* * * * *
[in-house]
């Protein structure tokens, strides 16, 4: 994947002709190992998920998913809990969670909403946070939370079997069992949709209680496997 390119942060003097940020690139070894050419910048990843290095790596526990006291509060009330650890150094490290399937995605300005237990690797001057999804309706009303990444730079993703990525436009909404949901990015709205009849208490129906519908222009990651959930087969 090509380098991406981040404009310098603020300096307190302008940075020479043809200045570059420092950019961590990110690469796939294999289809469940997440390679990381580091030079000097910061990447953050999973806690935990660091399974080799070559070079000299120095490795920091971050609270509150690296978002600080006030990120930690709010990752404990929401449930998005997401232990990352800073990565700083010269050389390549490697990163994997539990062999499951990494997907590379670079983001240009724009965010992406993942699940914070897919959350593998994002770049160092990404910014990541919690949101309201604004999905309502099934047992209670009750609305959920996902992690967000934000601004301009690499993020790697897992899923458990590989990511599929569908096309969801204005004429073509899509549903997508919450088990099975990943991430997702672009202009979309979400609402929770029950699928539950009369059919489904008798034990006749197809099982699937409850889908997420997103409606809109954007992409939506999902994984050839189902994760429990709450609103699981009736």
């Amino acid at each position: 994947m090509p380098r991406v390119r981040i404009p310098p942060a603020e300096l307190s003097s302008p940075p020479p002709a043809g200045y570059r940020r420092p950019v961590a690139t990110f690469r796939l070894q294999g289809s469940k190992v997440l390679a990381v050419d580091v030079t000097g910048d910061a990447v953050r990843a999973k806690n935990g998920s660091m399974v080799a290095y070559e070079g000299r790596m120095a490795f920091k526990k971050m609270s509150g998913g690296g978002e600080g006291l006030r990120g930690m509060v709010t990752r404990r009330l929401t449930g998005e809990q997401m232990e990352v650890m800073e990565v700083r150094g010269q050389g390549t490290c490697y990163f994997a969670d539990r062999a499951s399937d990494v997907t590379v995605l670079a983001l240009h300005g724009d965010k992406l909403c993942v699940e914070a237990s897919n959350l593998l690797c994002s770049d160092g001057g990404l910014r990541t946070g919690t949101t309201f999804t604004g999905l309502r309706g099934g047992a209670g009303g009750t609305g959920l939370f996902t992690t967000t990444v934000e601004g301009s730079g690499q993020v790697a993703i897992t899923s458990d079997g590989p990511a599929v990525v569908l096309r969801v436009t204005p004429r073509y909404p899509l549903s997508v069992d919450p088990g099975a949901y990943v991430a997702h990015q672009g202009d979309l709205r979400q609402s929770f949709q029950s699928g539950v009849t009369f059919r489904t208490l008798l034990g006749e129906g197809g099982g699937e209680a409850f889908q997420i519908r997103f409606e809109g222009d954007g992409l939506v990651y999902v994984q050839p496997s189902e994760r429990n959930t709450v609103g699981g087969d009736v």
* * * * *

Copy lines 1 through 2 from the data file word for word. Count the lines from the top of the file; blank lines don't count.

[in-house]
């Protein structure tokens, strides 16, 4: 994947002709190992998920998913809990969670909403946070939370079997069992949709209680496997 390119942060003097940020690139070894050419910048990843290095790596526990006291509060009330650890150094490290399937995605300005237990690797001057999804309706009303990444730079993703990525436009909404949901990015709205009849208490129906519908222009990651959930087969 090509380098991406981040404009310098603020300096307190302008940075020479043809200045570059420092950019961590990110690469796939294999289809469940997440390679990381580091030079000097910061990447953050999973806690935990660091399974080799070559070079000299120095490795920091971050609270509150690296978002600080006030990120930690709010990752404990929401449930998005997401232990990352800073990565700083010269050389390549490697990163994997539990062999499951990494997907590379670079983001240009724009965010992406993942699940914070897919959350593998994002770049160092990404910014990541919690949101309201604004999905309502099934047992209670009750609305959920996902992690967000934000601004301009690499993020790697897992899923458990590989990511599929569908096309969801204005004429073509899509549903997508919450088990099975990943991430997702672009202009979309979400609402929770029950699928539950009369059919489904008798034990006749197809099982699937409850889908997420997103409606809109954007992409939506999902994984050839189902994760429990709450609103699981009736």